Then I compare the way that he died, his statements at his trial, etc. with that of Sophie Scholl her brother and I find him severely wanting.

  14. I remember hearing a story where, at a state party, Stalin was given an hour-long round of appluse, with everyone too afraid to stop clapping. The first guy to stop clapping was killed the next day. This probally goes without saying, but that story is fake, right?

    No doubt some hack screenwriter is just now putting finger to keyboard to write the untold, sweet and uplifting story of Josef Stalin’s early years.

    Using the Eminem-patened technique of using parental abuse as a way to generate sympathy.

  15. Anyone here about the two movies about Che that Steven Soderbergh is doing? I’m going into deep denile that, for Soderbergh’s sake, that he is protrayed in an unflattering light.

  16. Jonathan Hohensee,

    This probally goes without saying, but that story is fake, right?

    Fake or not those were the sort of rumors which circulated during Stalin various reigns of terror. Indeed, one of the most chilling aspects of the NKVD’s, etc. efforts was how arbitrary they often were.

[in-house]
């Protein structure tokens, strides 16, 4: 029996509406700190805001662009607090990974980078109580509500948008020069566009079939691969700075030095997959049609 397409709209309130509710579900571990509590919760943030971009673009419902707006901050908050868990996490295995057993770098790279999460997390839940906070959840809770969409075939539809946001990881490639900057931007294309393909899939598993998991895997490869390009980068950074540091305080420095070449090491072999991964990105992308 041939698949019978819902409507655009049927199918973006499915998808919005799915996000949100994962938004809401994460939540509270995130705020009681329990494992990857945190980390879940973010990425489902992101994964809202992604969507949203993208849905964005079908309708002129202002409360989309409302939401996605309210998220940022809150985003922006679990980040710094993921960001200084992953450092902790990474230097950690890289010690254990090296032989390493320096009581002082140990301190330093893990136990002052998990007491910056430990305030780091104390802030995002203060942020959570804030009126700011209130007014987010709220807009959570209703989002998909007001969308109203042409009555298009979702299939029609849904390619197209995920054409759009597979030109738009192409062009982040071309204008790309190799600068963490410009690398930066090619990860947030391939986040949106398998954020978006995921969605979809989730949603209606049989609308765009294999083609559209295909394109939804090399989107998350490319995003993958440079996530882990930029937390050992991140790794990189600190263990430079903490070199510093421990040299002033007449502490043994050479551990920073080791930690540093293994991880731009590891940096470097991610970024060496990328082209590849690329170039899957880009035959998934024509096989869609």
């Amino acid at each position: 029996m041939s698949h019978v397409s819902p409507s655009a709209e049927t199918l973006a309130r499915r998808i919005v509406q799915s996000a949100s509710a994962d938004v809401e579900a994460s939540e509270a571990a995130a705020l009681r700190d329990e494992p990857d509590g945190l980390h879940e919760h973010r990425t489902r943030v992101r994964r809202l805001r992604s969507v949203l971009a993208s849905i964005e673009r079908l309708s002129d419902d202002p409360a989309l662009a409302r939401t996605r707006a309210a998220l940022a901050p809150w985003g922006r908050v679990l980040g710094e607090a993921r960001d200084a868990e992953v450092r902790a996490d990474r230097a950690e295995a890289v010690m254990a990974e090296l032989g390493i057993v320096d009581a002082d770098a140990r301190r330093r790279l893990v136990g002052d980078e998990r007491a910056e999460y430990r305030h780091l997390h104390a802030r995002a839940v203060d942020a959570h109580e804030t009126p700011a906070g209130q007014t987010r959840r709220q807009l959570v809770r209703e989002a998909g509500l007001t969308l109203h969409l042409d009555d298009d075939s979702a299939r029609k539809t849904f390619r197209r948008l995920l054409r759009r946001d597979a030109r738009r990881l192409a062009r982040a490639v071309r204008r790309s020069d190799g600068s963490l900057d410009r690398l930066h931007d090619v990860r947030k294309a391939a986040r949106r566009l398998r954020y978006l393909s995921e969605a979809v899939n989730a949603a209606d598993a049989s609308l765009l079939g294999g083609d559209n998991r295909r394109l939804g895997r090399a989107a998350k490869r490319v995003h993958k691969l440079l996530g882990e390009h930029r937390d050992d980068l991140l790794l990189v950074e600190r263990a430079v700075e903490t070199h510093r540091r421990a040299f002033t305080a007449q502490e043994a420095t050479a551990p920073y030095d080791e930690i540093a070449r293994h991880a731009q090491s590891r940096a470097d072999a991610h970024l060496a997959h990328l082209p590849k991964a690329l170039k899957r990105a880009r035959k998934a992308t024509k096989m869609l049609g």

17. This exchange make me laugh;

    http://en.wikipedia.org/wiki/Talk:Joseph_Stalin#Neutrality_in_dispute.3F

    -Why is the neutrality of this article disputed? I can’t see a disscussion on it. –Floormatster 23:23, 11 April 2007 (UTC)

    -I second that! There is speak of refferential bias but not of neutrality. At least, not clearly.

    -Maybe because this is one huge piece of anti-communist propaganda that uses sources that are/were paid by some of the most hostile forces to the former Soviet Union and Ioseph Stalin? Redflagflying 05:56, 21 April 2007 (UTC)

  18. Jesse,

    You might also want to check out that sketch from Monty Python’s Flying Circus, where Atilla the Hun stars in his own treacly sitcom. It’s complete with laugh track, awful puns, and obligatory black butler (Eric Idle in blackface, something I wish never to see again).

  19. ProGLib,

    I have no idea why, but I got the exact same vibe. Eerie.